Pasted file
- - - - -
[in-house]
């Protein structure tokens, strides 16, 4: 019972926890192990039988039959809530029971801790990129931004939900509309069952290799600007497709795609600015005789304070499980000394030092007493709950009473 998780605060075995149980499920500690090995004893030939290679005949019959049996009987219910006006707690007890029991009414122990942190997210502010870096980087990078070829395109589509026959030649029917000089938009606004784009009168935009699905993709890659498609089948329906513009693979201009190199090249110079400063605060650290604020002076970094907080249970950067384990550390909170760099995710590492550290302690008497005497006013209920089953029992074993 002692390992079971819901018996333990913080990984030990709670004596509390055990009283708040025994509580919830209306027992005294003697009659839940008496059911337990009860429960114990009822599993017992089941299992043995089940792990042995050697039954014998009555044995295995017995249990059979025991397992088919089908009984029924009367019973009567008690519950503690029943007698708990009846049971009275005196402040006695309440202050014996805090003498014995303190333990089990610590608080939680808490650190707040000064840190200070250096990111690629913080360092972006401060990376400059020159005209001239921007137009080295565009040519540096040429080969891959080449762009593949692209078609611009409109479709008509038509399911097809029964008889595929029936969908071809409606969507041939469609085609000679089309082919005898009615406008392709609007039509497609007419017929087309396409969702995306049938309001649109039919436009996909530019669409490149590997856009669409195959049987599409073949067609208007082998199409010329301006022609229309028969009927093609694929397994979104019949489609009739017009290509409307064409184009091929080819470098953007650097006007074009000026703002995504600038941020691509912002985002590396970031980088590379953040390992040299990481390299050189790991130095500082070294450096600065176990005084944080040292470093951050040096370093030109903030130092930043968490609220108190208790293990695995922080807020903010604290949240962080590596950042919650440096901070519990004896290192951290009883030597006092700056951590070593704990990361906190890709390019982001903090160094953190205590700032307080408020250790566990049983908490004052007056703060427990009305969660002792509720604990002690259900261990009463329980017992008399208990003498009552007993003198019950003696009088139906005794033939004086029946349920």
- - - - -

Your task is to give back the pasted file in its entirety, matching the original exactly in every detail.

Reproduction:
[in-house]
């Protein structure tokens, strides 16, 4: 019972926890192990039988039959809530029971801790990129931004939900509309069952290799600007497709795609600015005789304070499980000394030092007493709950009473 998780605060075995149980499920500690090995004893030939290679005949019959049996009987219910006006707690007890029991009414122990942190997210502010870096980087990078070829395109589509026959030649029917000089938009606004784009009168935009699905993709890659498609089948329906513009693979201009190199090249110079400063605060650290604020002076970094907080249970950067384990550390909170760099995710590492550290302690008497005497006013209920089953029992074993 002692390992079971819901018996333990913080990984030990709670004596509390055990009283708040025994509580919830209306027992005294003697009659839940008496059911337990009860429960114990009822599993017992089941299992043995089940792990042995050697039954014998009555044995295995017995249990059979025991397992088919089908009984029924009367019973009567008690519950503690029943007698708990009846049971009275005196402040006695309440202050014996805090003498014995303190333990089990610590608080939680808490650190707040000064840190200070250096990111690629913080360092972006401060990376400059020159005209001239921007137009080295565009040519540096040429080969891959080449762009593949692209078609611009409109479709008509038509399911097809029964008889595929029936969908071809409606969507041939469609085609000679089309082919005898009615406008392709609007039509497609007419017929087309396409969702995306049938309001649109039919436009996909530019669409490149590997856009669409195959049987599409073949067609208007082998199409010329301006022609229309028969009927093609694929397994979104019949489609009739017009290509409307064409184009091929080819470098953007650097006007074009000026703002995504600038941020691509912002985002590396970031980088590379953040390992040299990481390299050189790991130095500082070294450096600065176990005084944080040292470093951050040096370093030109903030130092930043968490609220108190208790293990695995922080807020903010604290949240962080590596950042919650440096901070519990004896290192951290009883030597006092700056951590070593704990990361906190890709390019982001903090160094953190205590700032307080408020250790566990049983908490004052007056703060427990009305969660002792509720604990002690259900261990009463329980017992008399208990003498009552007993003198019950003696009088139906005794033939004086029946349920």